FEDERAL OPEN MARKET COMMITTEE (FOMC) MEETING RESULTS:
DATE: June 15 - 16, 2021 | MEETING LOCATION: Virtual
- 1Fed pledges to use full range of tools to assist the economy. Fed does not change rates - keeps interest rate range at 0.0% - 0.25%.
- 2Fed claims that the progress on COVID vaccinations have helped, and the economy is much stronger because of it.
- 3The Federal Reserve will continue to increase its holdings of Treasury securities by at least $80 billion per month and of agency mortgage-backed securities by at least $40 billion per month until substantial further progress has been made toward the Committee's maximum employment and price stability goals.
- 4Fed claims recent inflation is transitory!
ECONOMIC HIGHLIGHTS: The Federal Reserve pledges to do everything in its power to assist the economy.
- “The progress on vaccinations has reduced the spread of COVID-19 in the United States. Amid this progress and strong policy support, indicators of economic activity and employment have strengthened. The sectors most adversely affected by the pandemic remain weak but have shown improvement.
- Inflation has risen, largely reflecting transitory factors. Overall financial conditions remain accommodative, in part reflecting policy measures to support the economy and the flow of credit to U.S. households and businesses.
- The path of the economy will depend significantly on the course of the virus. Progress on vaccinations will likely continue to reduce the effects of the public health crisis on the economy, but risks to the economic outlook remain.”
ANNOUNCEMENTS: Fed funds rate unchanged. Fed funds range remains 0.0% - 0.25%. Fed pledges more bond buying if necessary.
- “The Committee decided to keep the target range for the federal funds rate at 0 to 1/4 percent and expects it will be appropriate to maintain this target range until labor market conditions have reached levels consistent with the Committee's assessments of maximum employment and inflation has risen to 2 percent and is on track to moderately exceed 2 percent for some time.
- In addition, the Federal Reserve will continue to increase its holdings of Treasury securities by at least $80 billion per month and of agency mortgage-backed securities by at least $40 billion per month until substantial further progress has been made toward the Committee's maximum employment and price stability goals.
- These asset purchases help foster smooth market functioning and accommodative financial conditions, thereby supporting the flow of credit to households and businesses.
- In assessing the appropriate stance of monetary policy, the Committee will continue to monitor the implications of incoming information for the economic outlook. The Committee would be prepared to adjust the stance of monetary policy as appropriate if risks emerge that could impede the attainment of the Committee's goals.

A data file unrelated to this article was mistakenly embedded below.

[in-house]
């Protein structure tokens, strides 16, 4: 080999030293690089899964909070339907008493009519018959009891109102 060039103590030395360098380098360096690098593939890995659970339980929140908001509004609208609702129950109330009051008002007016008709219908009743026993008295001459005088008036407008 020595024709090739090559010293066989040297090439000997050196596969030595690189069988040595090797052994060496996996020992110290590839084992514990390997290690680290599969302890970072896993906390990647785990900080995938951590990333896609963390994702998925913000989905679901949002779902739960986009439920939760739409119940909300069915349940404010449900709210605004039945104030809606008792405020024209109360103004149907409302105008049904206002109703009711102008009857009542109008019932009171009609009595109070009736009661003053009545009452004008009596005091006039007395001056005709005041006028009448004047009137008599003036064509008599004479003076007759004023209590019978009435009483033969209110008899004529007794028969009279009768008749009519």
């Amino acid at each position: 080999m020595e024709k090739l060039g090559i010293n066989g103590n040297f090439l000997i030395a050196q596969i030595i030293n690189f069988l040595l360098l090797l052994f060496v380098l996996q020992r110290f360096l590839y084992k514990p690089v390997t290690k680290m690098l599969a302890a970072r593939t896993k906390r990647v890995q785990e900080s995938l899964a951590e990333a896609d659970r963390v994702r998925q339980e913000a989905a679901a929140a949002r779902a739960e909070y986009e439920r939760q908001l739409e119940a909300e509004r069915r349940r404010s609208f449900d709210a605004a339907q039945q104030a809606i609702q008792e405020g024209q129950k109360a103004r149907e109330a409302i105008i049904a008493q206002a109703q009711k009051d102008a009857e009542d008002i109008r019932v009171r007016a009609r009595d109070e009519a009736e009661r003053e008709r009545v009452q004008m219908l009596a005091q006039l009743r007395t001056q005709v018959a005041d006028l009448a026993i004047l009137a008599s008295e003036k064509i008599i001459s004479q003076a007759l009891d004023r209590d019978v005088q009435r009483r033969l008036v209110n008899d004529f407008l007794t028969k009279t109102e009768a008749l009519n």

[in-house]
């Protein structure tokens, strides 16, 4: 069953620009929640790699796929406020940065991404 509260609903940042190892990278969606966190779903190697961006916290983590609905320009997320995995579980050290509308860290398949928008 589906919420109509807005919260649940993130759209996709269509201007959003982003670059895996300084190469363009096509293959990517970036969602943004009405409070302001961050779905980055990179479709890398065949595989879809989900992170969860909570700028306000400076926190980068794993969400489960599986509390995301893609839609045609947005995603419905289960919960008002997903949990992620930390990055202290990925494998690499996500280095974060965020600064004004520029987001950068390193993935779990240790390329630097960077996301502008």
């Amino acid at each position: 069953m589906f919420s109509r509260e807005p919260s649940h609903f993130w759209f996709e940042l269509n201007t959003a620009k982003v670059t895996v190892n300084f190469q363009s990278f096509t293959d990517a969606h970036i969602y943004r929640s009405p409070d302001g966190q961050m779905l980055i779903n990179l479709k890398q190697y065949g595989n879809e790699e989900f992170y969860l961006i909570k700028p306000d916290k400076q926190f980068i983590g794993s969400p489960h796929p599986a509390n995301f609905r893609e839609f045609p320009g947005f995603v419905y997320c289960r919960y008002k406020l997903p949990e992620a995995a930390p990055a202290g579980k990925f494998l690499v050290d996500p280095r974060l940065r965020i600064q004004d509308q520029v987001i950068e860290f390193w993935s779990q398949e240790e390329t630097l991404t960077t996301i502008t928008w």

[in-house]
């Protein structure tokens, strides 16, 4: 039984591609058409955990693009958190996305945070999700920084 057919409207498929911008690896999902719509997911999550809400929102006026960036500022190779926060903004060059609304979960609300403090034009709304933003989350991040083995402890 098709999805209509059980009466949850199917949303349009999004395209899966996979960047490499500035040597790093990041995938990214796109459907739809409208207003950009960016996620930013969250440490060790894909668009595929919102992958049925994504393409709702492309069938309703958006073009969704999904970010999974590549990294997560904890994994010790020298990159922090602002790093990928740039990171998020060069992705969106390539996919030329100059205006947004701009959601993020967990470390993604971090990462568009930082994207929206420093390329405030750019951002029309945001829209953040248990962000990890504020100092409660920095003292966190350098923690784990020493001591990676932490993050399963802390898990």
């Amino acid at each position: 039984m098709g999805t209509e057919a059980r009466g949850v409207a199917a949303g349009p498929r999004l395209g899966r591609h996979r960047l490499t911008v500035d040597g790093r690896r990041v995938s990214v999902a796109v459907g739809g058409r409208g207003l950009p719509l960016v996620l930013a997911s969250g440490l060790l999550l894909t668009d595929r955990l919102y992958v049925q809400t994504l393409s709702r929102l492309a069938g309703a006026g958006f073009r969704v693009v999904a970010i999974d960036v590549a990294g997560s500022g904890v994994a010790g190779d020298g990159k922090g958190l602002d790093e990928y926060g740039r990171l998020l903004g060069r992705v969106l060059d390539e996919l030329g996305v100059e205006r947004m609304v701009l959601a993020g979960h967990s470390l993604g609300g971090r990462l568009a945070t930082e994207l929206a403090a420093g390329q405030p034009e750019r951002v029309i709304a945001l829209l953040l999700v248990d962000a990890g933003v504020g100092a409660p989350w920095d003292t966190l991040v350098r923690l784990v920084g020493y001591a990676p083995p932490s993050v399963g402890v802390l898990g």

- The Committee's assessments will take into account a wide range of information, including readings on public health, labor market conditions, inflation pressures and inflation expectations, and financial and international developments.
- The Board of Governors of the Federal Reserve System voted unanimously to maintain the interest rate paid on required and excess reserve balances at 0.15 percent, effective June 17, 2021."
FED'S NEW ECONOMIC PROJECTIONS: The FOMC's most recent Economic Projections for 2021 are more optimistic than those from the previous forecasts.
- “The new Fed forecast indicates that GDP growth in 2021 will be higher than previously forecasted. The new growth rate is forecast to be 7.0% compared to the earlier forecast of 6.5%.
- The biggest change in the new forecast is on the inflation front. The latest forecast shows over-all Personal Consumption Expenditure (PCE) Index increasing in 2021 to 3.4% compared to the earlier forecast of 2.4%.
- More importantly, The Fed’s newest forecast shows the inflation rate in 2022 to be 2.1% up modestly from the previous forecast of 2.0%. Fed officials have said all along that they believe the current inflation is only transitory, and their 2022 and 2023 forecasts on inflation reflects that view.
VOTING RESULTS: No dissenting votes
Voting for the monetary policy action were Jerome H. Powell, Chair; John C. Williams, Vice Chair; Thomas I. Barkin; Raphael W. Bostic; Michelle W. Bowman; Lael Brainard; Richard H. Clarida; Mary C. Daly; Charles L. Evans; Randal K. Quarles and Christopher J. Waller.
NEXT MEETING: July 27 - 28, 2021
ABOUT THE AUTHOR
Dr. Edmond J. Seifried, PhD
Dr. Seifried is Professor Emeritus of Economics and Business at Lafayette College in Easton, Pennsylvania and Executive Consultant for the Sheshunoff CEO Affiliation Programs.
Dr. Seifried serves as the dean of the Virginia and West Virginia Banking Schools and has served on the faculty of numerous banking schools including: Stonier Graduate School of Banking, and the Graduate School of Banking of the South.